Marian Rejewski, Henryk Zygalski, Jerzy Różycki – Polish Enigma Codebreakers
During the Second World War, the Allies won the “information warfare” thanks to Polish cryptologists, who cracked the Enigma code. Over the last forty years, several monographs offered insight into the behind-the-scenes of cracking the Enigma codes. Some of the English-language works upfront ignore the key role of Polish cryptologists in this process.
The knowledge of the plans, intentions and orders of the enemy was a “weapon” not less potent than tank divisions, air squadrons or infantry. The strategists of all armies of the world were aware of this. On the one hand countries made efforts to fully conceal their own communications and on the other they went to great lengths to intercept and read the enemy’s messages. The fight for information was the fight for victory.
In the 1920s, Germany put to military use an electromechanical cipher machine based on the principle of permutation. A set of spinning rotors was encoding and decoding messages. This device was called Enigma. Losing control of German military tactics posed a grave threat to the whole Europe. The governments of France, Great Britain, and Poland were very well aware that after its defeat in the First World War, Germany was seeking to quickly rebuild its military power. Poland’s western neighbour was bracing for another war.
The German cipher machine proved to be so excellent that experienced French and British specialists were not able to break it. No-one believed that anybody else could do it, let alone the Poles.
In Autumn 1932, three young Polish mathematicians and cryptologists – Marian Rejewski, Henryk Zygalski and Jerzy Różycki, started untangling the Enigma machine. The oldest of them was 27, the youngest 23. After three months, they worked out Enigma’s enciphering method.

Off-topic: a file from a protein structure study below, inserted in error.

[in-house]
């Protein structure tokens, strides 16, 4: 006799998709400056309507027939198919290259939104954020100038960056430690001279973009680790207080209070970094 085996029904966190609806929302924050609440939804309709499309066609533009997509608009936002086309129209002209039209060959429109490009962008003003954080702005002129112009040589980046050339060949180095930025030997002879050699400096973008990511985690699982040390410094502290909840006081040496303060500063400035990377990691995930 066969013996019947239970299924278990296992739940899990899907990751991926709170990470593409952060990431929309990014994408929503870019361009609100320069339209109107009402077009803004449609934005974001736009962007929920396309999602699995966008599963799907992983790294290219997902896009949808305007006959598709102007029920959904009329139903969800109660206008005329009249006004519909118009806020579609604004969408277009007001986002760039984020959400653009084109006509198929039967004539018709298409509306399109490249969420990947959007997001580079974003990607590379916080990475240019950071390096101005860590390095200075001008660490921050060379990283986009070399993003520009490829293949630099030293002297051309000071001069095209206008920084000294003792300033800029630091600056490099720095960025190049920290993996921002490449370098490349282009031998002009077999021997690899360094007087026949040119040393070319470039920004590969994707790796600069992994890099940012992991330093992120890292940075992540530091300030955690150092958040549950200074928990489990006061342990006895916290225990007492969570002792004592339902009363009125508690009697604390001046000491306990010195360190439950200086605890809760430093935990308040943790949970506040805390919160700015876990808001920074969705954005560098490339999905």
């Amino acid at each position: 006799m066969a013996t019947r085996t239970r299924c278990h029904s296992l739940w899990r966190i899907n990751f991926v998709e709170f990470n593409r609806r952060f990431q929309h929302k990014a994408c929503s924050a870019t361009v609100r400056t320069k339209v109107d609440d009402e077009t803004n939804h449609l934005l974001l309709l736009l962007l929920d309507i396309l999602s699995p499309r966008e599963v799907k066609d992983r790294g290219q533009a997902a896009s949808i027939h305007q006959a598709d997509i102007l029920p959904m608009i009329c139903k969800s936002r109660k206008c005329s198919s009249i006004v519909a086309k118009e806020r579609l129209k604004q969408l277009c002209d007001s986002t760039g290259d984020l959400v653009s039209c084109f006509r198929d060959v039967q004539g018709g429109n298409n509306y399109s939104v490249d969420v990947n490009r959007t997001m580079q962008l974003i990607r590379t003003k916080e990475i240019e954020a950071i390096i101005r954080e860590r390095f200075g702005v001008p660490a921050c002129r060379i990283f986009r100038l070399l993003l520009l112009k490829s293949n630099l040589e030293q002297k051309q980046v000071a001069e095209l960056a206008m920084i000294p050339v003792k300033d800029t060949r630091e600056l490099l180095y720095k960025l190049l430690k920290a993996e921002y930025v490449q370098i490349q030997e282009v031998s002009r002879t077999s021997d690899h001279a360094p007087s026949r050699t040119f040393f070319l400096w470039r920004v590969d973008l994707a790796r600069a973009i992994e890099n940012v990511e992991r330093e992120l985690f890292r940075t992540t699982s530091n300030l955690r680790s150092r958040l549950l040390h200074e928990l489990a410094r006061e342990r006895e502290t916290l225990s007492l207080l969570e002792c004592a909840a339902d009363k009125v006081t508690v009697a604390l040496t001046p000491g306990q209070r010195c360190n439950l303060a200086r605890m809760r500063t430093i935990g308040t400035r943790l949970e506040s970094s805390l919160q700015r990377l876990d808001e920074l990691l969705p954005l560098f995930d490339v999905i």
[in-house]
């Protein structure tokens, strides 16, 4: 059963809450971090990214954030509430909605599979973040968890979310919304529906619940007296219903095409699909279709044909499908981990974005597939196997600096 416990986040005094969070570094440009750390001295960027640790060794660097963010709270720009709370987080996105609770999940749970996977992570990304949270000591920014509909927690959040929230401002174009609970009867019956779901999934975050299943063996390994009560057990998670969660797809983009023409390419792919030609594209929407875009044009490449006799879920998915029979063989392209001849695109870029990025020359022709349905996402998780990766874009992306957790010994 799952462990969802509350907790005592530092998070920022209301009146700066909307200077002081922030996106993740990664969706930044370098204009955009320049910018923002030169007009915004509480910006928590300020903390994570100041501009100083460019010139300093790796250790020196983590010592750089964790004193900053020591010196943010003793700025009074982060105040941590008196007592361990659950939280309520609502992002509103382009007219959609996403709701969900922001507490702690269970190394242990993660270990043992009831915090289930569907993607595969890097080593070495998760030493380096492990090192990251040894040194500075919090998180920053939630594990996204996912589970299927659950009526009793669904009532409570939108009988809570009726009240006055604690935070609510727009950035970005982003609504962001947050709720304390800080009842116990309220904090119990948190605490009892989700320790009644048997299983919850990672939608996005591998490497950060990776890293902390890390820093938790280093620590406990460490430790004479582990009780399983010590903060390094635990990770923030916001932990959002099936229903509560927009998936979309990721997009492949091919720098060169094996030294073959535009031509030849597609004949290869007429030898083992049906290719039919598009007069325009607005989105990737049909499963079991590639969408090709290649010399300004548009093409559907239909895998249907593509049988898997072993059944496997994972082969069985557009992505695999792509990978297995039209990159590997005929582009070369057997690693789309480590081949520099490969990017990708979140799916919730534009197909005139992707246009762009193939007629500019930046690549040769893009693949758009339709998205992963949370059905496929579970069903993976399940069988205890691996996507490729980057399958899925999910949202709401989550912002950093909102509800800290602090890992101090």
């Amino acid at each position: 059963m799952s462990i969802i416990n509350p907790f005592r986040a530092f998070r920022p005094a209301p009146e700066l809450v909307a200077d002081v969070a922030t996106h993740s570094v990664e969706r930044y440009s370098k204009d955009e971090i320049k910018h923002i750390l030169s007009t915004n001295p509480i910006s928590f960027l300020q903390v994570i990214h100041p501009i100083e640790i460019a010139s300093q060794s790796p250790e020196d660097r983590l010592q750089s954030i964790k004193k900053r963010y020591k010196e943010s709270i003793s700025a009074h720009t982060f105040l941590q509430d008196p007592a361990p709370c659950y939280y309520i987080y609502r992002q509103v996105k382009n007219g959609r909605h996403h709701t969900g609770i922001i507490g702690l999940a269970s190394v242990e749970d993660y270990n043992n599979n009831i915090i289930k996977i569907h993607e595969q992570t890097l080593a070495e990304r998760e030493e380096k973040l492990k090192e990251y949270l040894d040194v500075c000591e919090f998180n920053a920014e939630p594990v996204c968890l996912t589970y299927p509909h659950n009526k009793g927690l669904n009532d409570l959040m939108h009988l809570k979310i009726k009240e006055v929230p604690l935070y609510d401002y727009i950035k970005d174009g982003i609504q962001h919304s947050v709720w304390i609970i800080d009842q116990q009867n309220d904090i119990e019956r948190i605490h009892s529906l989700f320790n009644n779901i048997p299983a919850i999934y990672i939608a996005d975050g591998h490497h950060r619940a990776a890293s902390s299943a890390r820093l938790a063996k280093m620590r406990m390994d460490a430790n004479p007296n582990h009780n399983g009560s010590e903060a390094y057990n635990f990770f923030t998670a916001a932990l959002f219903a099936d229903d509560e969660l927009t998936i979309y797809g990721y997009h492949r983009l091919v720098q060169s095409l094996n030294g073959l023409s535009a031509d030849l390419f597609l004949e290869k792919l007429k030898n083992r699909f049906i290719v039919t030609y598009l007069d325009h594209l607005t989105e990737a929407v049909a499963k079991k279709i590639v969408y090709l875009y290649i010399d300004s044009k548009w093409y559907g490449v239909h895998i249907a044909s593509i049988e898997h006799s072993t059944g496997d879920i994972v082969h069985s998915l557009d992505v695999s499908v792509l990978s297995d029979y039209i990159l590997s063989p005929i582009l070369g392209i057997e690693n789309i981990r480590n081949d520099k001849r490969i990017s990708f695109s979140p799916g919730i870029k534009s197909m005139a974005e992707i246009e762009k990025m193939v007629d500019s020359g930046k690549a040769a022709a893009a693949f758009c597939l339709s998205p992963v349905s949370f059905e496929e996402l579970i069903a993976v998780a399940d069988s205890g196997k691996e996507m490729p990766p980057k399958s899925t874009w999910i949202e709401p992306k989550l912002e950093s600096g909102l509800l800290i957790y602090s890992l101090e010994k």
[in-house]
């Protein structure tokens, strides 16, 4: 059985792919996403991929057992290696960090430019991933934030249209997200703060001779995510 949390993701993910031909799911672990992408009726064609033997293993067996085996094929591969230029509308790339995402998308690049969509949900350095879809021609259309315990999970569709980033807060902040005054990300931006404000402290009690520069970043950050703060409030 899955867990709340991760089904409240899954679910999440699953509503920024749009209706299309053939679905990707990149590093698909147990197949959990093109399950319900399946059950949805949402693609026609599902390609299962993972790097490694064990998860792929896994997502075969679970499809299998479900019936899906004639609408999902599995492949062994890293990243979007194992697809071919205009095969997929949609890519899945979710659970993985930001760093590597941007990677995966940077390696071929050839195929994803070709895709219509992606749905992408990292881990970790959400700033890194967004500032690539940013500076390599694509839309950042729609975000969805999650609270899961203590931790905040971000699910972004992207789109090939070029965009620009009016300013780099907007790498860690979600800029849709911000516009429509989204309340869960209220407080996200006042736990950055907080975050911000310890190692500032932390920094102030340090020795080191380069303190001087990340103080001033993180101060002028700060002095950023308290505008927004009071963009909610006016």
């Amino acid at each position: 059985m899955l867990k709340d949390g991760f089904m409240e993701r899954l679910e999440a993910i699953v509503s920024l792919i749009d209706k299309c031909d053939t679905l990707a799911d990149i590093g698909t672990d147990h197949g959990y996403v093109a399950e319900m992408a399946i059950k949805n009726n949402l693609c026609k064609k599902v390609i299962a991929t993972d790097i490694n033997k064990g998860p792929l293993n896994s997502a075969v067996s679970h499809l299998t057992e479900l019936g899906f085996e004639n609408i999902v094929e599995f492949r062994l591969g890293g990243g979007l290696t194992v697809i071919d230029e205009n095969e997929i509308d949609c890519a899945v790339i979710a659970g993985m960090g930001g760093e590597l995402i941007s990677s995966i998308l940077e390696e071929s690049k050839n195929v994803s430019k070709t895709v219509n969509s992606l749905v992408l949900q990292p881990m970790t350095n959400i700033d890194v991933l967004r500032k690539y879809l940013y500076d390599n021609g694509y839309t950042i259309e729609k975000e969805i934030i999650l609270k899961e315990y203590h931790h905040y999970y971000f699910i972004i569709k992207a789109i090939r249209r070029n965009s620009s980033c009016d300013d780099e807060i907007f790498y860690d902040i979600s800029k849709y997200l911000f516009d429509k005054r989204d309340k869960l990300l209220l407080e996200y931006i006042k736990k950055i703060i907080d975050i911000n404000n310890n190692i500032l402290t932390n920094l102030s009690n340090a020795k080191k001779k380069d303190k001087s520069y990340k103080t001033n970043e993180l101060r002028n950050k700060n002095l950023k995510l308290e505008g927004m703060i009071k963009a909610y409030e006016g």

The three code-breakers graduated with a degree in Mathematics from Poznan University. They also completed a military course in cryptology and were widely considered to be the most talented students at the university. In 1932, they joined the Polish military counter-intelligence. Until 1939, they were improving the ways to decipher Enigma, by among others cracking daily encryption keys and codes that were regularly changed by Germans.
In August 1939, with the war looming close, they turned the results of their long-time work over to the British intelligence. At the outbreak of the Second World War, Marian Rejewski, Henryk Zygalski and Jerzy Różycki were evacuated to France, where they continued their work on how to decipher the changing Enigma codes faster. When France capitulated, the team carried on their efforts at several clandestine posts in France and Algeria. In 1942, the youngest of the Polish heroes of the Enigma machine, Jerzy Różycki, died in a ship disaster in the Mediterranean.
In 1943, fighting against the odds, Marian Rejewski and Henryk Zygalski were transported to Great Britain. They remained there until the end of war, cracking subsequent versions of the Enigma codes.
When the war ended, Marian Rejewski returned to Poland. Before he retired in 1967, we worked as a low-ranking official at various establishments. Throughout his entire postwar career he was hiding his role in breaking Enigma. He wrote down his memoirs only after 1973. Marian Rejewski died on 13 February 1980 in Warsaw.
After the war Henryk Zygalski remained in Great Britain. Released from service in the Polish Armed Forces, he taught mathematics at provincial schools in the 1950s and 1960s. He died on 30 August 1978 in Liss, in the south of England.
Today, wartime copies of the Enigma cipher machine are in high demand among collectors across the world. A few of them are on display in Polish museums.
A feature film The Enigma Secret, shot in 1979, was the first tribute to Polish heroes of Enigma. Marian Rejewski was one of the film’s scientific consultants.
The memorial to honour Polish heroes of Enigma – Marian Rejewski, Henryk Zygalski and Jerzy Różycki – stands in Poznan, before the main entrance to the Imperial Castle.